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Healthcare Practice Strategies - Winter 2014 - To Merge or Not to Merge: It All Starts with Due Diligence

Feb 7, 2014

This article is the first in a series exploring the elements that contribute to a successful practice merger.

To reach the critical mass they need to effectively compete, more physicians are exploring strategic mergers. By joining with other physicians and physician groups, they create a larger group practice that can share ancillary services and spread the cost of cutting-edge technology, equipment and staff across a wider base.
Properly executed, such a merger — along with a solid business plan — can help boost the bottom line for years to come.

Winners and Losers

What separates the merger winners from the losers? Experts agree it centers around performing solid due diligence prior to making the merger leap.
Sure, a merger must make practical and philosophical sense to all involved. But it’s the next step that’s so critical: clearly establishing what the new entity will look like and how it will perform.

A CPA with real-world M&A experience can help “run the numbers” and perform the necessary due diligence, including a review of the following:

  • Financial trends – A seasoned CPA will take a critical look at the financial positions of all the practices involved in the merger. For example, how has revenue trended over the past three years — have the numbers gone up or is revenue declining?
  • Tax aspects – Even the most straightforward M&A transactions can have complicated tax implications. With a C corporation, for example, there may be an element of goodwill that needs to be evaluated. The key is to address these issues early on in the process.
  • Potential cost savings – Combined practices can reduce costs associated with multiple facilities, redundant equipment and duplicate services such as lab, billing and accounting. In fact, with proper planning, overhead as a percentage of gross collections can decrease. In other situations, though, overhead costs per physician may not decrease much. Rather, average income per provider increases — providing the same result of higher profitability. However, it’s important to recognize that even with a well-planned merger, significant economies of scale may not be realized during the first year while all the kinks are being worked out.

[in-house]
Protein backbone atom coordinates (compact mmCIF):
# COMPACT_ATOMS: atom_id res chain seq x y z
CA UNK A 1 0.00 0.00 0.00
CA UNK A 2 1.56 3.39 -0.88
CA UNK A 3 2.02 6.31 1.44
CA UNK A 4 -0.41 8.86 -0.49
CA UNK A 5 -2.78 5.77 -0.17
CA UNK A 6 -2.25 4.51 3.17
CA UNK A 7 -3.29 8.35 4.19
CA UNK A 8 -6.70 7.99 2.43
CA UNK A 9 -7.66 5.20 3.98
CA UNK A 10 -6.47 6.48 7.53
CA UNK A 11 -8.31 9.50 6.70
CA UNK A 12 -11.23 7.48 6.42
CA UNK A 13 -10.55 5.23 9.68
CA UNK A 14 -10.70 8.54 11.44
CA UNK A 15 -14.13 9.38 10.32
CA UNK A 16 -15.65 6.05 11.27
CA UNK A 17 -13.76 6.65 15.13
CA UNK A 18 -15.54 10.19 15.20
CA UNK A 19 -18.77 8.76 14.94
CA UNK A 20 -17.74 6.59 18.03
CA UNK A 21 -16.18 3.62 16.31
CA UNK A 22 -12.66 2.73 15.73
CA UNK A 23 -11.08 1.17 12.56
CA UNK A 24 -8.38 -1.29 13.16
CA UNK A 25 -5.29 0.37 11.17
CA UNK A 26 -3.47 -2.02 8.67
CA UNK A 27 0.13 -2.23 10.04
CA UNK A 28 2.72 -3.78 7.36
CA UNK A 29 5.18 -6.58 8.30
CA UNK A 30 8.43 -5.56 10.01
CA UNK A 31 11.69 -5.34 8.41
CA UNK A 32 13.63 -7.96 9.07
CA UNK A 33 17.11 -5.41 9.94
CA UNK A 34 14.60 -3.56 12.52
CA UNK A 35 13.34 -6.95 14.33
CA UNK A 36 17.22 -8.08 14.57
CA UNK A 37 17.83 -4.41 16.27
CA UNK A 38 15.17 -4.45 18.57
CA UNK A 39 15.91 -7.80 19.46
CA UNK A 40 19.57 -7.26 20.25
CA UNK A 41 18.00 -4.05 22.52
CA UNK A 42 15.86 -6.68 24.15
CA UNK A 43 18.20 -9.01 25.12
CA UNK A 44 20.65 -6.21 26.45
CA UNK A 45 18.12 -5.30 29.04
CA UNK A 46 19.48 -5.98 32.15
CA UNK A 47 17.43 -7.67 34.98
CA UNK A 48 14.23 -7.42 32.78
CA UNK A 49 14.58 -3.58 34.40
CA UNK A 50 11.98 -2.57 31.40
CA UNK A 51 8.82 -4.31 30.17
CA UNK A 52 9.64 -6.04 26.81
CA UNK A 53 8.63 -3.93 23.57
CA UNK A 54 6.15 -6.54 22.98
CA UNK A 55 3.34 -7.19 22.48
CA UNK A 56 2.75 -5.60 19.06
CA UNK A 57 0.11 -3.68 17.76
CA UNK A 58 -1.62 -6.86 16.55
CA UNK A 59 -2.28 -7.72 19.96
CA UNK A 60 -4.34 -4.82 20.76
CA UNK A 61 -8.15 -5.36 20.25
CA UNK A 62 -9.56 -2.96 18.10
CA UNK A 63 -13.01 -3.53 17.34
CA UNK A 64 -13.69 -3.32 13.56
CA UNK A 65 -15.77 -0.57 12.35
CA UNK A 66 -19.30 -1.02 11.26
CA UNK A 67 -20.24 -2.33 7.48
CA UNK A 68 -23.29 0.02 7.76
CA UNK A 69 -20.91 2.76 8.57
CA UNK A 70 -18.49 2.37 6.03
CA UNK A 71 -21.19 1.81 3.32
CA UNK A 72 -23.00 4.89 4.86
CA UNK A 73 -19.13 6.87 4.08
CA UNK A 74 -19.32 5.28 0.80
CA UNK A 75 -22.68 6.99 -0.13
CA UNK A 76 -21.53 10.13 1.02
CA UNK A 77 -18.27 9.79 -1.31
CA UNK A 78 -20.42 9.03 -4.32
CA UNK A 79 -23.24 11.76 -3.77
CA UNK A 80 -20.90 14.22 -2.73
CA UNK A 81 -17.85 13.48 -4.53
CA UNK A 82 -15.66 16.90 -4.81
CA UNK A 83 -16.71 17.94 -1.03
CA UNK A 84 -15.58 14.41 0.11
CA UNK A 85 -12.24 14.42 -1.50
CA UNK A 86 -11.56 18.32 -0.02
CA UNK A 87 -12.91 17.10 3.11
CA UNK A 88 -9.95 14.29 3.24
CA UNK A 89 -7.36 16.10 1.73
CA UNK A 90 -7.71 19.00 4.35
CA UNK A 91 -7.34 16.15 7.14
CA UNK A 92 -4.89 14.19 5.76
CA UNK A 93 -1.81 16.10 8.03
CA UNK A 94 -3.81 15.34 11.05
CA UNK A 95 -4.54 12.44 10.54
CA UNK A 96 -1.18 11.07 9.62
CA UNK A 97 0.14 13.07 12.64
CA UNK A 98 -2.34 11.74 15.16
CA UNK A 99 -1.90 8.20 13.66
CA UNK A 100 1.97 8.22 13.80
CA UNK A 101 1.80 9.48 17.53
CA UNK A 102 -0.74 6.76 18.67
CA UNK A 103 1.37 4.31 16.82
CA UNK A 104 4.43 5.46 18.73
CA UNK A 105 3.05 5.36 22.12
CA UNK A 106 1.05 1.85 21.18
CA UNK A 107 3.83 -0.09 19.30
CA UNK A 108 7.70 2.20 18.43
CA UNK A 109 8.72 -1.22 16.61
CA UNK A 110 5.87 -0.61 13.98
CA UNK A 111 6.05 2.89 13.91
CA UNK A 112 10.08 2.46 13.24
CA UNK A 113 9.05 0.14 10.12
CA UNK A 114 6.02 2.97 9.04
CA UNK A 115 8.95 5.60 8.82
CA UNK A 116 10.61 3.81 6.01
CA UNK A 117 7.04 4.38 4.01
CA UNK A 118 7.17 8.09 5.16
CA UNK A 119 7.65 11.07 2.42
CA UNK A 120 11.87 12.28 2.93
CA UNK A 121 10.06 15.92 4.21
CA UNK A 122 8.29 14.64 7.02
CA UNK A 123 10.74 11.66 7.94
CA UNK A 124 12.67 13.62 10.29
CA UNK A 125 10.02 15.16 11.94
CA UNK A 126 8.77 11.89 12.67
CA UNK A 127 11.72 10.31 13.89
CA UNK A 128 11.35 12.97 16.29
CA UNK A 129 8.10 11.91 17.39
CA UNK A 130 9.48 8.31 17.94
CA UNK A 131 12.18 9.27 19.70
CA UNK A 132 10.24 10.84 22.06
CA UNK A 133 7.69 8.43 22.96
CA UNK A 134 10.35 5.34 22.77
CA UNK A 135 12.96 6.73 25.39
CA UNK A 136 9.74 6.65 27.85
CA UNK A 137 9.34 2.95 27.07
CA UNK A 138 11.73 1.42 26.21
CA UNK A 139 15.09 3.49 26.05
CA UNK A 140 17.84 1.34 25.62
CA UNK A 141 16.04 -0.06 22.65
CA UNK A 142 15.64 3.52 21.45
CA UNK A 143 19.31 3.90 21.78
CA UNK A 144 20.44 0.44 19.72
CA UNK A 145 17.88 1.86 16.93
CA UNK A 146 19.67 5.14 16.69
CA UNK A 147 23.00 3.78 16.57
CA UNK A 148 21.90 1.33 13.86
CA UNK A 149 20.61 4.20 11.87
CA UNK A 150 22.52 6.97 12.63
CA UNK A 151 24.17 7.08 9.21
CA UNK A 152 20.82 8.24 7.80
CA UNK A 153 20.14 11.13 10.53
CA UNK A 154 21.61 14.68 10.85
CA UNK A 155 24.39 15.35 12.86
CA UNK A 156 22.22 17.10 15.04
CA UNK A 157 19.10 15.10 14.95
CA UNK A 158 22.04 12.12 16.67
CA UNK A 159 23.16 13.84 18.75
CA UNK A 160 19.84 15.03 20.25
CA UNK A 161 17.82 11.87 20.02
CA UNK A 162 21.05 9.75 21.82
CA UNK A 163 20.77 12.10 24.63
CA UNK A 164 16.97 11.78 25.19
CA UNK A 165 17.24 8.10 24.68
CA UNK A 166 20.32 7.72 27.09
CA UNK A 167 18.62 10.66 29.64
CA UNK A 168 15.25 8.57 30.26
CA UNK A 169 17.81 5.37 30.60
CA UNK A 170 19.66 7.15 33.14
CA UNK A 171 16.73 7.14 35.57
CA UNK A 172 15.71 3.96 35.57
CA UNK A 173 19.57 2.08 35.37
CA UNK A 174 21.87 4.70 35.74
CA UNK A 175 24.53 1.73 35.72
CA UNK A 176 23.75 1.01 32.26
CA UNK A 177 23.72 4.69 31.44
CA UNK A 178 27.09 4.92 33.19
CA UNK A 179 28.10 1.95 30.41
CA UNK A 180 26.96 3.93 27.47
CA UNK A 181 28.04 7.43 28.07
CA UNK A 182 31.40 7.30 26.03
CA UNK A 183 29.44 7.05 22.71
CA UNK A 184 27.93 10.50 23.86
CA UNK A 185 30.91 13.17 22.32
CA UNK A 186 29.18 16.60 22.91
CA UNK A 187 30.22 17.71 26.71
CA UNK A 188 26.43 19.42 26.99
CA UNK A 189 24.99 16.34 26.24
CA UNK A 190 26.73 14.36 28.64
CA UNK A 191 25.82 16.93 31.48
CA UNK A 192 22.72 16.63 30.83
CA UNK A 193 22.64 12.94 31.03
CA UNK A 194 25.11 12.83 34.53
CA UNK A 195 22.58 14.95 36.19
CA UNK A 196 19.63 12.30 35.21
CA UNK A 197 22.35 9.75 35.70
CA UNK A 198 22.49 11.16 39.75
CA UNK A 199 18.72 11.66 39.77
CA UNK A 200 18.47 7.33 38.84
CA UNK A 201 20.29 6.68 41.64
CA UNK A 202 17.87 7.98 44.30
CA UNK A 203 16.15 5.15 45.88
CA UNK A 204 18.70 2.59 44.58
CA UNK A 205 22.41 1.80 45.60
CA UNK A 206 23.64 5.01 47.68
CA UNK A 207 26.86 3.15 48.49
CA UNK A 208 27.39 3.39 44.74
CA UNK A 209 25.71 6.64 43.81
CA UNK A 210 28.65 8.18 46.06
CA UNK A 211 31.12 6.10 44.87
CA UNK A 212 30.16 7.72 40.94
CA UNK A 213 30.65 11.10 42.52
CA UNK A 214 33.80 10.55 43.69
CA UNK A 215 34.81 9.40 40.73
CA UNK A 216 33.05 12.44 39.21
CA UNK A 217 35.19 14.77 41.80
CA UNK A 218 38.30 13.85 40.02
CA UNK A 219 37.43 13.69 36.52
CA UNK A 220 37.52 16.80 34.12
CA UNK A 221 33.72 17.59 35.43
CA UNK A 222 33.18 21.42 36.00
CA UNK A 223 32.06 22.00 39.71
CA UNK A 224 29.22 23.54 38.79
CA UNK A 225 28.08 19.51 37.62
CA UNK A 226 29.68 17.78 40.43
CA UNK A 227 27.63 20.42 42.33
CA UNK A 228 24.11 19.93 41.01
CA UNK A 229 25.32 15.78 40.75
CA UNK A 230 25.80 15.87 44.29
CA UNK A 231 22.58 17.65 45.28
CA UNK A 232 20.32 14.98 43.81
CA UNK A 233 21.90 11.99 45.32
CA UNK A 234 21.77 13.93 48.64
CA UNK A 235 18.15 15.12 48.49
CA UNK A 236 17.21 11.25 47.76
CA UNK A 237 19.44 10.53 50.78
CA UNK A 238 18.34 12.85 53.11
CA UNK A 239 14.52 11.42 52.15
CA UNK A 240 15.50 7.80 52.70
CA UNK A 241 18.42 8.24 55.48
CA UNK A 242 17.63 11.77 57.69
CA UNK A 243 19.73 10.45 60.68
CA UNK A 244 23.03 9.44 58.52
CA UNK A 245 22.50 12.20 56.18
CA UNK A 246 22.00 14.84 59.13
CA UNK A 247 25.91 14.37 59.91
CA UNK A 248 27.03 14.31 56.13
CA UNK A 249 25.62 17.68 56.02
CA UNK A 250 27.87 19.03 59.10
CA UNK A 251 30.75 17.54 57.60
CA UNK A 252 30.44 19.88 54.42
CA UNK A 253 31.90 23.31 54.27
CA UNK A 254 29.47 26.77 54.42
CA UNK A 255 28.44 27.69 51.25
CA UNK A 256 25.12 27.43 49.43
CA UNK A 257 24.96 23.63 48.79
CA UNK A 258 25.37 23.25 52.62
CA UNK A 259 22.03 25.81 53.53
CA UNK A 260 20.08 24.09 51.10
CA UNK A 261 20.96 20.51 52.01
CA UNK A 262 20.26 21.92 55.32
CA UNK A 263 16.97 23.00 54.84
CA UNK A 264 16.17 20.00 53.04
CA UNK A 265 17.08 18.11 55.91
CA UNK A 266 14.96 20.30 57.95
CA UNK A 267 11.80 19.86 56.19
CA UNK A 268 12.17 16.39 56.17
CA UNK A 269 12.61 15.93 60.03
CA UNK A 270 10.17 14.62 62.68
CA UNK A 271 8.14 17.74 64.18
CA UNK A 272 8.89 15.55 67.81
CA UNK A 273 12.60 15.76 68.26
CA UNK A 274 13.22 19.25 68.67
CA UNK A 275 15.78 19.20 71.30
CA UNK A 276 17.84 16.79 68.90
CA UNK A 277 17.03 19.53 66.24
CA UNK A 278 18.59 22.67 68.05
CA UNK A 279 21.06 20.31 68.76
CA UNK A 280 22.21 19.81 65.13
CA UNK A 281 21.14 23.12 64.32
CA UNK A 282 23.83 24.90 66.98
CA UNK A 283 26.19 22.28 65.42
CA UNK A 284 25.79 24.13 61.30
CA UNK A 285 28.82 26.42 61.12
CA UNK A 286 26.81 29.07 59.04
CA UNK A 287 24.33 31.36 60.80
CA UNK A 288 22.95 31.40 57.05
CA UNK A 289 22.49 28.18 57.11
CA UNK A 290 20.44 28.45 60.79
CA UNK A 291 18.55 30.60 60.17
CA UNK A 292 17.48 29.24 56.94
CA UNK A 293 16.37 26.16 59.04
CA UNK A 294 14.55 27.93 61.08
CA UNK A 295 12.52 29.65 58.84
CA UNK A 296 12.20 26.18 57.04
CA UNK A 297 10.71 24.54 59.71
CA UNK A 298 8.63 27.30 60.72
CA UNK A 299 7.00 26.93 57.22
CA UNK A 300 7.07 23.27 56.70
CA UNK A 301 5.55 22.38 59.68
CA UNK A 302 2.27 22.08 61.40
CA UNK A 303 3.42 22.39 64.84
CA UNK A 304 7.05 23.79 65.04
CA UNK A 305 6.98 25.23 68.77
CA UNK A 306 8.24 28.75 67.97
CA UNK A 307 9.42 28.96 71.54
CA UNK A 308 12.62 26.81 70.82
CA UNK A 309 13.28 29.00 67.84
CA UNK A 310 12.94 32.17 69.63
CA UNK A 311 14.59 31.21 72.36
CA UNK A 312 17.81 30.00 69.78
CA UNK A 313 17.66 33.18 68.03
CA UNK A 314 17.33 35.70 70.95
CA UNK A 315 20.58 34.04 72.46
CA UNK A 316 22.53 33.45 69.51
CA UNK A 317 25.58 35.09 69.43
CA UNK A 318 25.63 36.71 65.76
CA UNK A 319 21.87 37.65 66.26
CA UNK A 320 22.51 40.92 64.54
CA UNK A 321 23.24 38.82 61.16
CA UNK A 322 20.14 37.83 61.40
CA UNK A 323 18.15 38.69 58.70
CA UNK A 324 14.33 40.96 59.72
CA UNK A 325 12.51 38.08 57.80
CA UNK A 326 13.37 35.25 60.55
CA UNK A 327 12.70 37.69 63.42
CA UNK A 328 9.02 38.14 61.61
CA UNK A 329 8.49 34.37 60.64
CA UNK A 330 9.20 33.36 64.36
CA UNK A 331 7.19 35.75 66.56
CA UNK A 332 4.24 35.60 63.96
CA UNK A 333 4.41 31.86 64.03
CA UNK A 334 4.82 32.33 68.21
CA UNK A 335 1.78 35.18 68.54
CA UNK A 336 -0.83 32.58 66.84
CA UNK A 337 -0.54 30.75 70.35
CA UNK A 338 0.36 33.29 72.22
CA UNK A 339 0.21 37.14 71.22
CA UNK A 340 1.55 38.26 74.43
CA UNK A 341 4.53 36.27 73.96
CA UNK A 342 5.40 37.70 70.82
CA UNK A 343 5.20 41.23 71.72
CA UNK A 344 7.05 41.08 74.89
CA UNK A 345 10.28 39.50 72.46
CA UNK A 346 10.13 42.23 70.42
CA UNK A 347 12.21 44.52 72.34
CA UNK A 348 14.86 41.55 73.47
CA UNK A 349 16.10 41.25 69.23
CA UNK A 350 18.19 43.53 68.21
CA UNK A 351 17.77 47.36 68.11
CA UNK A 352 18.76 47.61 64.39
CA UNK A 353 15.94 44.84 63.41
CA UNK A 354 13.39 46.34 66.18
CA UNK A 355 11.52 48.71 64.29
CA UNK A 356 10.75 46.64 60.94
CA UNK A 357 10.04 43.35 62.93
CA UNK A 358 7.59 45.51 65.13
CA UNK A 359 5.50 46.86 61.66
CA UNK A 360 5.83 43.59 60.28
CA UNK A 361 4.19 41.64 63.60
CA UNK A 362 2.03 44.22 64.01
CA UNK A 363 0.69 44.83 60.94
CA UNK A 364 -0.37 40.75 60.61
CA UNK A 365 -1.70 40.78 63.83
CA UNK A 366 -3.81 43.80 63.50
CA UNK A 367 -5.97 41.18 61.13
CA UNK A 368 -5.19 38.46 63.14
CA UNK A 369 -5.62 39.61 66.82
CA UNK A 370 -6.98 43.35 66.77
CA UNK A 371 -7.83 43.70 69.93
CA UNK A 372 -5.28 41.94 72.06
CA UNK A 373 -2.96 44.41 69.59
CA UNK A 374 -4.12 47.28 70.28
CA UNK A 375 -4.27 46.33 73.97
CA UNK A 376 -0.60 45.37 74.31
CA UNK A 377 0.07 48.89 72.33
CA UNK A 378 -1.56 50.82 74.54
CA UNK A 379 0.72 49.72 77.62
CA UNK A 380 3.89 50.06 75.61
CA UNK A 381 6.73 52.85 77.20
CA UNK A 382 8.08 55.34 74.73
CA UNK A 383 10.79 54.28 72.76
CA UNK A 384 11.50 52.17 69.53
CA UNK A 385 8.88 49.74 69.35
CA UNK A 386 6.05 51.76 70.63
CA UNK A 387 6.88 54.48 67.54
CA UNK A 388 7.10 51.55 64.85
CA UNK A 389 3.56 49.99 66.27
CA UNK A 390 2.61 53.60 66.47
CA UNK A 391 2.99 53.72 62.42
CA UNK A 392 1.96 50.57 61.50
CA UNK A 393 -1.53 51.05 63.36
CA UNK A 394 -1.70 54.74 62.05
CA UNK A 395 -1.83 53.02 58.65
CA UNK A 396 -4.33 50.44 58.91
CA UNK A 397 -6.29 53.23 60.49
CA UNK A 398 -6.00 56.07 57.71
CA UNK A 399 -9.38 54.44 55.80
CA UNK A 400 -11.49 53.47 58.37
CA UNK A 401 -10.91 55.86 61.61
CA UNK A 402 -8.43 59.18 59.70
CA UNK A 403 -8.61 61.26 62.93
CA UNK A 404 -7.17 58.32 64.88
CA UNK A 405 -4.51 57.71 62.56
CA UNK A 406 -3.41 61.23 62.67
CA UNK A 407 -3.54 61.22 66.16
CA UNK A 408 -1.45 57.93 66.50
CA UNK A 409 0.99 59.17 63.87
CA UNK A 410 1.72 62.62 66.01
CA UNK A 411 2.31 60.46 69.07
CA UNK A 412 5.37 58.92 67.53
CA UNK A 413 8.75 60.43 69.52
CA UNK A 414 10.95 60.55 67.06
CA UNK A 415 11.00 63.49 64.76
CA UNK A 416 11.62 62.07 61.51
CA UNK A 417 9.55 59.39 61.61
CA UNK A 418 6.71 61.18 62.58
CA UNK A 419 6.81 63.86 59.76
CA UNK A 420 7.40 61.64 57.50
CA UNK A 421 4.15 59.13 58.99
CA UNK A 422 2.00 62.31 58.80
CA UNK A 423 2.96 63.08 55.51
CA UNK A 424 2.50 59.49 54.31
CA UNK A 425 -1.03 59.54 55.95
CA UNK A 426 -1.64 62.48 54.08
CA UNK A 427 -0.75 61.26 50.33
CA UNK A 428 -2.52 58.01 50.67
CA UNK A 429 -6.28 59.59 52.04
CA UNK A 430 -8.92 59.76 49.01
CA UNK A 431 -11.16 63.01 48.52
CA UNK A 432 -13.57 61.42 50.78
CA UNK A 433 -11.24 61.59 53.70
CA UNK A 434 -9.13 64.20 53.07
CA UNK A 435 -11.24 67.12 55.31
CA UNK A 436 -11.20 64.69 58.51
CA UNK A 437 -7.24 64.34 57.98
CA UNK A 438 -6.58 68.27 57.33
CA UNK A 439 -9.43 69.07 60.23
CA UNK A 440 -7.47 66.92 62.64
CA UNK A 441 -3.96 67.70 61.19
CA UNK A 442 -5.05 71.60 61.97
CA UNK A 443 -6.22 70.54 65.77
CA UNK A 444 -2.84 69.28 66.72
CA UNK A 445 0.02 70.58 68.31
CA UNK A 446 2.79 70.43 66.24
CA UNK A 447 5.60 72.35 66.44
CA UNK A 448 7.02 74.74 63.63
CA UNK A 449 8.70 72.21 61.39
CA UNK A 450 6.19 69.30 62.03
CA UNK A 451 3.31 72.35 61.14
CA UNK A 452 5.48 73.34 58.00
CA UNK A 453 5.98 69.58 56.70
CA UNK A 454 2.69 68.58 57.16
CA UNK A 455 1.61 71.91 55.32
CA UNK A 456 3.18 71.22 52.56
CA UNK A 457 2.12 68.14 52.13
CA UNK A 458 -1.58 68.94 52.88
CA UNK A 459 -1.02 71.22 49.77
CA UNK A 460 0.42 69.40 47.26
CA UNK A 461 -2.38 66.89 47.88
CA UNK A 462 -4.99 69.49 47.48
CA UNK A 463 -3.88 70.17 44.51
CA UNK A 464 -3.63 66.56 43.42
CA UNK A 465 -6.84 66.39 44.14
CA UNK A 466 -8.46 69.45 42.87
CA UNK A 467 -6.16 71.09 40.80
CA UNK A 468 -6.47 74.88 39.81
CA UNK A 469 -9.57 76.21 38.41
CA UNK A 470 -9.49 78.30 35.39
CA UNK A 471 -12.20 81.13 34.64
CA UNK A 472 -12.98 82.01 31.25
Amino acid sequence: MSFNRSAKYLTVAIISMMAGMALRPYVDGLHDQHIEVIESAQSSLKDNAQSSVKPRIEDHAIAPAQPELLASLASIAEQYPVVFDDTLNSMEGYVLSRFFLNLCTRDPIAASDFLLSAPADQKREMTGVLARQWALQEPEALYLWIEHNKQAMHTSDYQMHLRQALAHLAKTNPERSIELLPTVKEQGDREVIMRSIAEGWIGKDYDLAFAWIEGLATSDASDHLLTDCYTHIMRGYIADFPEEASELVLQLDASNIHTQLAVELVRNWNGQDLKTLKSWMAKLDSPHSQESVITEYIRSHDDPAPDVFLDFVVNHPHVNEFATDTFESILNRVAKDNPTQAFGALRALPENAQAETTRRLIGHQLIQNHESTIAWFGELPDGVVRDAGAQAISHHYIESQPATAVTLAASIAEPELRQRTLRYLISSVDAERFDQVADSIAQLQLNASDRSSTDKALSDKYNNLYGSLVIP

• Negotiating leverage – Greater volume means more leverage. Here, an experienced CPA can help project out the potential impact of the new practice’s increased size and clout, analyzing payer mix and uncovering potential reimbursement increases.
  • Overhead allocation – Whether economies of scale come into play or not, overhead still needs to be allocated fairly. While there are many different ways to allocate expenses, the merging groups will need to arrive at a general allocation method that everyone is comfortable with.
  • Ancillary income – Mergers certainly increase the opportunities for generating ancillary income — from imaging and lab work to so-called “lifestyle ancillaries” like cosmetic laser procedures. But how much revenue can be expected? And how will profits be allocated?
    Just as important, what will be the investment in equipment and leasehold improvements needed to bring these new sources of income online? Finally, it’s important to identify any regulatory issues that may come into play. Stark regulations, for example, are incredibly complex and apply to many ancillary services covered by government insurance plans.

Sealing the Deal

Merger deals take time to properly structure — at least nine to 12 months, usually. You’ll need to commit man-hours to not only gathering data, but also holding regular discussions on everything from operational issues to corporate culture, values and ethics. Along the way, an experienced CPA can add value to the process by:

  1. Preparing a pro-forma. A tight pro-forma can project profit-and-loss for the consolidated group. Likewise, the data can also be used to project individual care center profitability.
  2. Reviewing operating agreements. After the group’s operating agreement is thoroughly reviewed by an experienced healthcare attorney, your CPA can review the plan and provide input on any business or financial issues that will impact the merger.
  3. Identifying working capital needs. With a solid pro-forma in place, it should be easy to identify any needs for financing and/or working capital — and easy for a lender to see the business case for extending financing. Your CPA can help with introductions to lenders and assist in any covenant negotiations.

When considering a merger or acquisition, it’s wise to surround yourself with a team of advisors who can not only make the deal happen, but also structure it most advantageously for you. Experienced advisors will typically pay for themselves in the end by helping you avoid costly mistakes.

Healthcare Practice Strategies - Winter 2014

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